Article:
Effects of noise and L2 on the timing of turn taking in conversation

  • Anna Josefine Munch Sørensen Department of Health Technology, Technical University of Denmark (DTU), DK- 2800 Kgs. Lyngby, Denmark
  • Michal Fereczkowski Department of Health Technology, Technical University of Denmark (DTU), DK- 2800 Kgs. Lyngby, Denmark; Institute of Clinical Research, University of Southern Denmark, DK-5230 Odense M, Denmark https://orcid.org/0000-0002-7960-1188
  • Ewen N MacDonald Department of Health Technology, Technical University of Denmark (DTU), DK- 2800 Kgs. Lyngby, Denmark https://orcid.org/0000-0002-6973-2926
Keywords: turn-taking, normal-hearing interlocutors, floor-transfer offset, articulation rate, speaking level, lombard speech, conversational interaction, conversational dynamics, conversational adaptation, noise, second language

Abstract

Previous studies of floor-transfer offsets (FTO), the offset from when one talker stops talking to the next one starts, suggest that normal conversation requires interlocutors to predict when each other will finish their turn. We hypothesized that increasing the difficulty of holding a conversation by adding noise and/or speaking in a second language (L2) would result in longer FTOs. Conversations from 20 pairs of normal-hearing (NH), native-Danish talkers were elicited using the Diapix task in four conditions consisting of combinations of language (Danish vs. English) and noise background (quiet vs. ICRA 7 noise presented at 70 dBA). Overall, participants took longer to complete the task in both noise and in L2 indicating that both factors reduced communication efficiency. In contrast to our predictions, in the presence of noise, the median of the FTO distribution decreased by approximately 40 ms and the standard deviation decreased by approximately 60 ms. However, the average median duration of utterances increased by 40% in noise. These findings are consistent with talkers holding their turn for longer, which may allow more time for their own speech planning. Overall, the results suggest that talkers may prioritise maintaining social norms for turn-taking fluency when communicating in difficult environments.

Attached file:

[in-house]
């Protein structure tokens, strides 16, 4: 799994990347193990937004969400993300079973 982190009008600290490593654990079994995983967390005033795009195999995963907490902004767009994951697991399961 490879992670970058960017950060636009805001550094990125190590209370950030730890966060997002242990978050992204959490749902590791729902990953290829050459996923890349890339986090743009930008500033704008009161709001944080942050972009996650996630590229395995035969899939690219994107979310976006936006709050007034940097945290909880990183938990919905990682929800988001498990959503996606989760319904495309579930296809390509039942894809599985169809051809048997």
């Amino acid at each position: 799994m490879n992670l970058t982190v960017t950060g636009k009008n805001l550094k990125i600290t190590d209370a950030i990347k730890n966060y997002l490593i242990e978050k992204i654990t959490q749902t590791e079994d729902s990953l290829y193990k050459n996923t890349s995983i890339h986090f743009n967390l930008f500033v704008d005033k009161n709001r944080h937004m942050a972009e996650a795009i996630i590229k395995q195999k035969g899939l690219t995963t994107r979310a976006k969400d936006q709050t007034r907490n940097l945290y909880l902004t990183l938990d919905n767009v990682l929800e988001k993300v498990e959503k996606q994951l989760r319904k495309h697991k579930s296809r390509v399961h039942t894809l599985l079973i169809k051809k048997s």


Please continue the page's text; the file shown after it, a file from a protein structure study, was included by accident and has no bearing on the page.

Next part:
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Published
2020-04-22
How to Cite
Sørensen, A. J., Fereczkowski, M., & MacDonald, E. (2020). Effects of noise and L2 on the timing of turn taking in conversation. Proceedings of the International Symposium on Auditory and Audiological Research, 7, 85-92. Retrieved from https://proceedings.isaar.eu/index.php/isaarproc/article/view/2019-11
Section
2019/2. Learning from natural sounds